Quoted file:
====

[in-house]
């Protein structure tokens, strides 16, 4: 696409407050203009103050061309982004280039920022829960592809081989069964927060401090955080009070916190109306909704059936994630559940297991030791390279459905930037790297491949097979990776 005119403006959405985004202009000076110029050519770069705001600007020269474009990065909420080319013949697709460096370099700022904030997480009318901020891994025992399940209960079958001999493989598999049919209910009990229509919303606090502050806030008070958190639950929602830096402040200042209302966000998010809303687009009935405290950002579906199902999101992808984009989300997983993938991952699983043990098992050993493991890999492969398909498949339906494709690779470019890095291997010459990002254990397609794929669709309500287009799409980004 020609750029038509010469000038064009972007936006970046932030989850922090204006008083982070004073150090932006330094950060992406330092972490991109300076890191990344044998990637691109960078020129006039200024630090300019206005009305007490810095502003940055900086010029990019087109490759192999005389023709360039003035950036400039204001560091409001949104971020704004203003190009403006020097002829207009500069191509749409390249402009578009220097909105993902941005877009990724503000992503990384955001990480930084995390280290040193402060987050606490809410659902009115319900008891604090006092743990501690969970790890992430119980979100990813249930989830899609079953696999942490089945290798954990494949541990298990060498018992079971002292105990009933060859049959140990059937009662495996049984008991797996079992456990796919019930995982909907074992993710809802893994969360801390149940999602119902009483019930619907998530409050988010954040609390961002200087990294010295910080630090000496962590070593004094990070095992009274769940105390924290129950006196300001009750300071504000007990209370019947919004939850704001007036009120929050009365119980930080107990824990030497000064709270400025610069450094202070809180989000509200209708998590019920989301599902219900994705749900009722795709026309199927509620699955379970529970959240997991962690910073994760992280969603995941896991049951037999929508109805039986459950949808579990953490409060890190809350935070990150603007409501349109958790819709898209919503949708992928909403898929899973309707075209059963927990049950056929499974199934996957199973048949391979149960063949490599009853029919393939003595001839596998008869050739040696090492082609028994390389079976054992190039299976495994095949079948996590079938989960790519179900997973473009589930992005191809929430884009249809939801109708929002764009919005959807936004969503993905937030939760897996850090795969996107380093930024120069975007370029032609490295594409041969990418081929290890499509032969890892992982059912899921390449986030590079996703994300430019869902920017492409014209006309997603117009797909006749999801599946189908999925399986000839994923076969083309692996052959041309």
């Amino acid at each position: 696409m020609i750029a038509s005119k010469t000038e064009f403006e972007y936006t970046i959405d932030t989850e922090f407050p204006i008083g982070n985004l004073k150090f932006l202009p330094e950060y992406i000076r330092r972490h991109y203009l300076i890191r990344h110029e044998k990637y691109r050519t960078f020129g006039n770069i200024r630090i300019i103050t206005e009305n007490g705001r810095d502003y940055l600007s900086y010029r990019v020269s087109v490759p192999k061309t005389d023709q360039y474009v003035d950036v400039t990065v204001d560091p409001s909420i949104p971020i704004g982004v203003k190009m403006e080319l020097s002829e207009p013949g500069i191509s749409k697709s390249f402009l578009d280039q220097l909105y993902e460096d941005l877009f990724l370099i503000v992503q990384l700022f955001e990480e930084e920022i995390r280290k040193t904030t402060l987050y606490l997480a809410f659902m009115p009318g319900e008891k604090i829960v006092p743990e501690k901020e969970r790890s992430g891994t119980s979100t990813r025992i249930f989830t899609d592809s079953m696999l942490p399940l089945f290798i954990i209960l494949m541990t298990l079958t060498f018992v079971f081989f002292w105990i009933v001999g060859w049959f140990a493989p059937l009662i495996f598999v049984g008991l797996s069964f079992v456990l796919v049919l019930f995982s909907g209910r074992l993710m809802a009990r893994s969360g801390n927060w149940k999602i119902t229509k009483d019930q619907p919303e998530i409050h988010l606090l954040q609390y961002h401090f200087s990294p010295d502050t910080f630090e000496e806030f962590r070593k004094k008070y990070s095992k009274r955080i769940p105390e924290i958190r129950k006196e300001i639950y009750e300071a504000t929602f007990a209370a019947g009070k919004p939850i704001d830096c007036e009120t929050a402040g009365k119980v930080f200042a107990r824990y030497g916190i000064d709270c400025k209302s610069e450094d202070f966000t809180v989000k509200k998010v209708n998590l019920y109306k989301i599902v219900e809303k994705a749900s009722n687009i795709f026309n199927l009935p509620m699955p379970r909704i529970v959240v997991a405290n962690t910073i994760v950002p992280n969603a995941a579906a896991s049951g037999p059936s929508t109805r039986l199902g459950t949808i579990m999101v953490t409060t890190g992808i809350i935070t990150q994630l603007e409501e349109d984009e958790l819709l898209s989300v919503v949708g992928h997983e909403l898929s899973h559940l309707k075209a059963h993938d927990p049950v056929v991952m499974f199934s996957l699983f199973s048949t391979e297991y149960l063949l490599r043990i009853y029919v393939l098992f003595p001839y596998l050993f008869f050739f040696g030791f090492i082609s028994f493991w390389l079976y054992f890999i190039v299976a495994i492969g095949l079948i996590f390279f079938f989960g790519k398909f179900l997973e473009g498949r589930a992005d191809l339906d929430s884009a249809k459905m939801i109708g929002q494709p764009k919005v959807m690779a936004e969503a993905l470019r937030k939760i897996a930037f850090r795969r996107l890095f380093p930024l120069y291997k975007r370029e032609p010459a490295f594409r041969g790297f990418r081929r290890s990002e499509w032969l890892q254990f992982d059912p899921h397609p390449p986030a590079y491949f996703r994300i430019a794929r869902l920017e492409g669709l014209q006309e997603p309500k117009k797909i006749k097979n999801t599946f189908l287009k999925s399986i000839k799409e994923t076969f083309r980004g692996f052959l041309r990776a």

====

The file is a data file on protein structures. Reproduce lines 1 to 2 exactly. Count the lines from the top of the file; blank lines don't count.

[in-house]
């Protein structure tokens, strides 16, 4: 696409407050203009103050061309982004280039920022829960592809081989069964927060401090955080009070916190109306909704059936994630559940297991030791390279459905930037790297491949097979990776 005119403006959405985004202009000076110029050519770069705001600007020269474009990065909420080319013949697709460096370099700022904030997480009318901020891994025992399940209960079958001999493989598999049919209910009990229509919303606090502050806030008070958190639950929602830096402040200042209302966000998010809303687009009935405290950002579906199902999101992808984009989300997983993938991952699983043990098992050993493991890999492969398909498949339906494709690779470019890095291997010459990002254990397609794929669709309500287009799409980004 020609750029038509010469000038064009972007936006970046932030989850922090204006008083982070004073150090932006330094950060992406330092972490991109300076890191990344044998990637691109960078020129006039200024630090300019206005009305007490810095502003940055900086010029990019087109490759192999005389023709360039003035950036400039204001560091409001949104971020704004203003190009403006020097002829207009500069191509749409390249402009578009220097909105993902941005877009990724503000992503990384955001990480930084995390280290040193402060987050606490809410659902009115319900008891604090006092743990501690969970790890992430119980979100990813249930989830899609079953696999942490089945290798954990494949541990298990060498018992079971002292105990009933060859049959140990059937009662495996049984008991797996079992456990796919019930995982909907074992993710809802893994969360801390149940999602119902009483019930619907998530409050988010954040609390961002200087990294010295910080630090000496962590070593004094990070095992009274769940105390924290129950006196300001009750300071504000007990209370019947919004939850704001007036009120929050009365119980930080107990824990030497000064709270400025610069450094202070809180989000509200209708998590019920989301599902219900994705749900009722795709026309199927509620699955379970529970959240997991962690910073994760992280969603995941896991049951037999929508109805039986459950949808579990953490409060890190809350935070990150603007409501349109958790819709898209919503949708992928909403898929899973309707075209059963927990049950056929499974199934996957199973048949391979149960063949490599009853029919393939003595001839596998008869050739040696090492082609028994390389079976054992190039299976495994095949079948996590079938989960790519179900997973473009589930992005191809929430884009249809939801109708929002764009919005959807936004969503993905937030939760897996850090795969996107380093930024120069975007370029032609490295594409041969990418081929290890499509032969890892992982059912899921390449986030590079996703994300430019869902920017492409014209006309997603117009797909006749999801599946189908999925399986000839994923076969083309692996052959041309």